I gues you could call it a bribe in a way but everybody did for security police much like restaraunts here in the states give free coffee and donuts to cops so they drop in regularly……….its just good business practice.

    But the Bars in Rota were always packed save maybe Monday and Tuesday nites…………..

    OMG I so remember my favorite GF a bartender platinum blonde built like a battleship and ready for action…………….Spanish babes are SWEET!


    • Hello.

      I was a friend and neighbor of the late, great, Harleyrider. He was a good soul that lad, Alas, I knew him well.

      Fortunately, in today’s modern age, and through a little-known loophole in America’s Obamacare system, we have diverted the morgue wagon over to an underground Smoketorium facility where he is currently undergoing intensive Hyperbarismoke therapy. If all goes well he will soon return to his old self and rejoin the battle!

      Smoke On Harley!

      (‘n give thet Spanish gal a kiss fer me!)


      • harleyrider1978 says:

        How do you get a carton of smokes out of your anal cavity……………..your wife lites em off and burns em out!

        Women can be pretty cruel at times.

  2. Back in the 1990s there were a few of those bars in Philly, although most of them still allowed smoking. Us pub regulars called them “fern bars” and joked that the yuppies would try to convert ALL the good ol’ smoky stanky beer dens into their clones.

    Some joke, eh?


  3. beobrigitte says:

    Antismokers don’t seem to like intimacy and privacy, and they don’t want you to have any. Which is why they’ll not just ban smoking in public places, but also private spaces like private cars or homes.

    And after they found that people no longer enjoyed going out, they decided to ‘allow’ (which is something that makes me wonder WHO is in power; the party elected or a bunch of people with rather weird ideas who were too scared to ask the public if it WANTS these weird ideas made law) ‘artificial’ smoke to entice people back?
    A government losing tax income taking measures to recover this lost tax from something else is not going to be very popular.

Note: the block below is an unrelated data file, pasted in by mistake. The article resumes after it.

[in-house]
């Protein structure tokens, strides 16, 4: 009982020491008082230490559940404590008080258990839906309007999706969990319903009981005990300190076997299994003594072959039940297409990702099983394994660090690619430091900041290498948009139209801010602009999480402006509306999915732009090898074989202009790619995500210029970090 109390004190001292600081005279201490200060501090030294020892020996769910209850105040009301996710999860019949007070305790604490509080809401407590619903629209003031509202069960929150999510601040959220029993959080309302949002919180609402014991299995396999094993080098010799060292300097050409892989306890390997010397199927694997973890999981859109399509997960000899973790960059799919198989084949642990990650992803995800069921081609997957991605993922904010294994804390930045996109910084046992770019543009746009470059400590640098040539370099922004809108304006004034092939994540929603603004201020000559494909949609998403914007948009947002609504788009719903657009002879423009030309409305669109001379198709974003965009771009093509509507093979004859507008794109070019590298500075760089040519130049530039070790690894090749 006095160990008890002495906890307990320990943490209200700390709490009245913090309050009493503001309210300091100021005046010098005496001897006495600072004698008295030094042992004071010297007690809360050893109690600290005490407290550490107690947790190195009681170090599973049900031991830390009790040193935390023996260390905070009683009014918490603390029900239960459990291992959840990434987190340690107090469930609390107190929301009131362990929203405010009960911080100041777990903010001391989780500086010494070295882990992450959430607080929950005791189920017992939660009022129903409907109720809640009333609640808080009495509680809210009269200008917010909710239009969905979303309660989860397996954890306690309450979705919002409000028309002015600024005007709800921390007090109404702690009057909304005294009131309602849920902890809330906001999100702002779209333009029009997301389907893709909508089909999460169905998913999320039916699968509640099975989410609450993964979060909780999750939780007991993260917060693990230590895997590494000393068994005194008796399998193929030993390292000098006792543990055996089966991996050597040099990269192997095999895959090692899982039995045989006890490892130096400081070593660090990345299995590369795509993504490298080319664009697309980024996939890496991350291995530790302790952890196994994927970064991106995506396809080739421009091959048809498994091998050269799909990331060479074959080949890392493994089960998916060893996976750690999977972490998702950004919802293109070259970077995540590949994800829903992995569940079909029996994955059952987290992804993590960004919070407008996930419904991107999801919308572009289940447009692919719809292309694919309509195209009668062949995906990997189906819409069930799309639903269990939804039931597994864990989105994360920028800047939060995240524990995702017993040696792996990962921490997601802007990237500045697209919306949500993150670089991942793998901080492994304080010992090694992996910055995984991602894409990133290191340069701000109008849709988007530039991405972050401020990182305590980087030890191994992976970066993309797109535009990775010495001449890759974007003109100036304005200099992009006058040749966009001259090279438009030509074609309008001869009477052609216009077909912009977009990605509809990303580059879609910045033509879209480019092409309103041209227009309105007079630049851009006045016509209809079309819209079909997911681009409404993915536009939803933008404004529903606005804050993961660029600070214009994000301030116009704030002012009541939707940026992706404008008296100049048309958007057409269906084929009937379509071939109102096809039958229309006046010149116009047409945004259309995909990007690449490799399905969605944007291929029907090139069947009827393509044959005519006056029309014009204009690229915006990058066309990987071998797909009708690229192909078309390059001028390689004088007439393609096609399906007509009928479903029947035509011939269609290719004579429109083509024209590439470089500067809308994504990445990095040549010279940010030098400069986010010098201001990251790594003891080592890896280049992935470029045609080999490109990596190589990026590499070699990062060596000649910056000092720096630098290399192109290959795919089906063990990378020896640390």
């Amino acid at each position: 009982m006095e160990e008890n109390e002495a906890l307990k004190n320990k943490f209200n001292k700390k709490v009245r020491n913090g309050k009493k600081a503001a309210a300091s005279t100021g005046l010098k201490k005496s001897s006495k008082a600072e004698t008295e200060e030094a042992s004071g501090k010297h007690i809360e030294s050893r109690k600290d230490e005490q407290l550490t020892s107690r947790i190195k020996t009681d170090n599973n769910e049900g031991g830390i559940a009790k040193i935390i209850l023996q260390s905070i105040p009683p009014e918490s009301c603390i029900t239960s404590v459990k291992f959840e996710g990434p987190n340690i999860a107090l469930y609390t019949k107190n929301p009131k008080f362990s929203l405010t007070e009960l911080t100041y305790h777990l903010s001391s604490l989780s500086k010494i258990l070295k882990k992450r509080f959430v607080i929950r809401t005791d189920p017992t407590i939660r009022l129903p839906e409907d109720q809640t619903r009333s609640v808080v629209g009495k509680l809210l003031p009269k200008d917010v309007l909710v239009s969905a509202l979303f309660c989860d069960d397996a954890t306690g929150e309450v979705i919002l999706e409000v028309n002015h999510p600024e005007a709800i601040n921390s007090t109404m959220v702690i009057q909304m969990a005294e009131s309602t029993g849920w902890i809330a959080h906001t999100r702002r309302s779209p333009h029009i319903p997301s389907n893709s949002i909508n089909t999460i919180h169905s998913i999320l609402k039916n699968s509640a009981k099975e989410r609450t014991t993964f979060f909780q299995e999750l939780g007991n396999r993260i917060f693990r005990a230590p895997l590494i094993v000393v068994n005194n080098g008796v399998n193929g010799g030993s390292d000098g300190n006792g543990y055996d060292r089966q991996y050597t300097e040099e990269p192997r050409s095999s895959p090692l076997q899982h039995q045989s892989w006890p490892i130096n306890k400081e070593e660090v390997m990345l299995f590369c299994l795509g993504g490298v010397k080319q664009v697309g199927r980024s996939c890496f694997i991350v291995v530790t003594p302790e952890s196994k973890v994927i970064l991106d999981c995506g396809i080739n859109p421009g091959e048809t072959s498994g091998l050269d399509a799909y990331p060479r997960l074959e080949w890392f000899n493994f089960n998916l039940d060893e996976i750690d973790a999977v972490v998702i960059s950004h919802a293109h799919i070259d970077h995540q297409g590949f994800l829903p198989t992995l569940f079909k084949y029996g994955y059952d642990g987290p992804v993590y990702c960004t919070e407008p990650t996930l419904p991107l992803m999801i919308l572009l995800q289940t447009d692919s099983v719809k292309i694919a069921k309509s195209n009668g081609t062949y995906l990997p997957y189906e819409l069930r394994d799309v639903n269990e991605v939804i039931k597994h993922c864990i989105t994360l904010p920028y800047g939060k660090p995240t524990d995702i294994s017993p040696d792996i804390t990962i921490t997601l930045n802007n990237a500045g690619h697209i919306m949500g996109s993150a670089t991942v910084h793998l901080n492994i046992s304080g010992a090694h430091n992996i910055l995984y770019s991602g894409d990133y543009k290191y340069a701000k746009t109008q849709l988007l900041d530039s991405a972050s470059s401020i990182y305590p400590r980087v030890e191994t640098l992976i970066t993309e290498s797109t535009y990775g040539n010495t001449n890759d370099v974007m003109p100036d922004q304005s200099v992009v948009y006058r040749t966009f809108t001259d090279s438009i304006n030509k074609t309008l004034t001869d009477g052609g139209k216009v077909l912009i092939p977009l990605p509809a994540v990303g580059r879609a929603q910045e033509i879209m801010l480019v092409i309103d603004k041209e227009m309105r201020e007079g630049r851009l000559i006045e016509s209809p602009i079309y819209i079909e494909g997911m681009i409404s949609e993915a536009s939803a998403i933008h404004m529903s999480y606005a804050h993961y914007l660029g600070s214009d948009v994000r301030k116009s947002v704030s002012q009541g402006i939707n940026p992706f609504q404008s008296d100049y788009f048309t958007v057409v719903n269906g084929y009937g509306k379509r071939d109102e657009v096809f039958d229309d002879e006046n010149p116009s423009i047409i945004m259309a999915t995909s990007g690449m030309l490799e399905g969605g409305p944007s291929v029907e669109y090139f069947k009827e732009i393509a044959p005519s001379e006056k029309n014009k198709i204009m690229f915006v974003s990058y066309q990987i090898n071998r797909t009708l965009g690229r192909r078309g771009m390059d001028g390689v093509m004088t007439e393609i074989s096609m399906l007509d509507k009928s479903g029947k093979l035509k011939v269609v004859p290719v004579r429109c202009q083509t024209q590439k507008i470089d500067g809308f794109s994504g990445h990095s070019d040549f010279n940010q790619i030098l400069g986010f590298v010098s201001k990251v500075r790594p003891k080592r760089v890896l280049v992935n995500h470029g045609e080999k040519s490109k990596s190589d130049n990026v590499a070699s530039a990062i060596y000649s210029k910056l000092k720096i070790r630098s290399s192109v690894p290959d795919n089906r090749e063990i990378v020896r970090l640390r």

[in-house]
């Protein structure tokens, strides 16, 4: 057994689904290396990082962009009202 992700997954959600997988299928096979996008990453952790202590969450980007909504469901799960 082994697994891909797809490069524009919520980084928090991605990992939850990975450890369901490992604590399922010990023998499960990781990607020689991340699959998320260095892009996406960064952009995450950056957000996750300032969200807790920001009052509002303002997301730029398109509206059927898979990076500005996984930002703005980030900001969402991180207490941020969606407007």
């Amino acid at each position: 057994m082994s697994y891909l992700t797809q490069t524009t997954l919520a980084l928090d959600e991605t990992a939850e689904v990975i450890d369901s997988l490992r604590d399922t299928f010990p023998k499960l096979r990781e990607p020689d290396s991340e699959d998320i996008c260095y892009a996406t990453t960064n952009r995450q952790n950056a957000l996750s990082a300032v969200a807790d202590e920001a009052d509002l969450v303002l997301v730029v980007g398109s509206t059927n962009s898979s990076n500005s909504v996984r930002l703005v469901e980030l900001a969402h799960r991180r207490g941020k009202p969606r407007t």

Yesterday, for the first time ever, an ?older, pretty much overweight, man with a walking stick shuffled past me to comment that my smoking ‘will put me into hospital’. I smiled and asked : “old age doesn’t?”
    He shuffled off. As I ran past him to catch the train, I gave him a HUGE smile.
    The anti-smoking brigade must be out in full force again?

    I will try and find the time for the translation of Prof. Griesshaber’s blog post – apologies if it takes some time…..

  4. marieengling says:

    And they want a house with a view over the sea …

  5. prog says:

    I think the almost complete loss of atmosphere and fewer regulars is largely down to two factors – smokers were generally more sociable before the ban and, perhaps just as important, non-smokers no longer get a second-hand nicotine hit. Yes, a pub garden full of smokers (and non smoking pals) is better than nothing, but on the rare occasion when all are back inside the buzz dissipates.

    • Yes, the atmosphere is certainly quite different: more of a formal dinner atmosphere than a pub where people might get up to various scurrilous and fun activities leading to later gleeful sinfulness.


      – MJM

  6. Edgar says:

    “Isle of White”? Snowy day, was it … ?

  7. caprizchka says:

    The inability to understand boundaries–personal space, privacy, etc–is, according to the theory of “attachment disorder” an effect of missing or inadequate mother and father figures. In other words, the state is a poor substitute for a mother or father and neither is the intrusive, progressive “church”. Meanwhile, I imagine that the cameras being installed everywhere along with facial recognition software are more effective when there isn’t any smoke even if the atmosphere resembles nothing more than a television advertisement for “fun.” Instead of professional actors, however, the actors are paying for the privilege of pretending to enjoy themselves.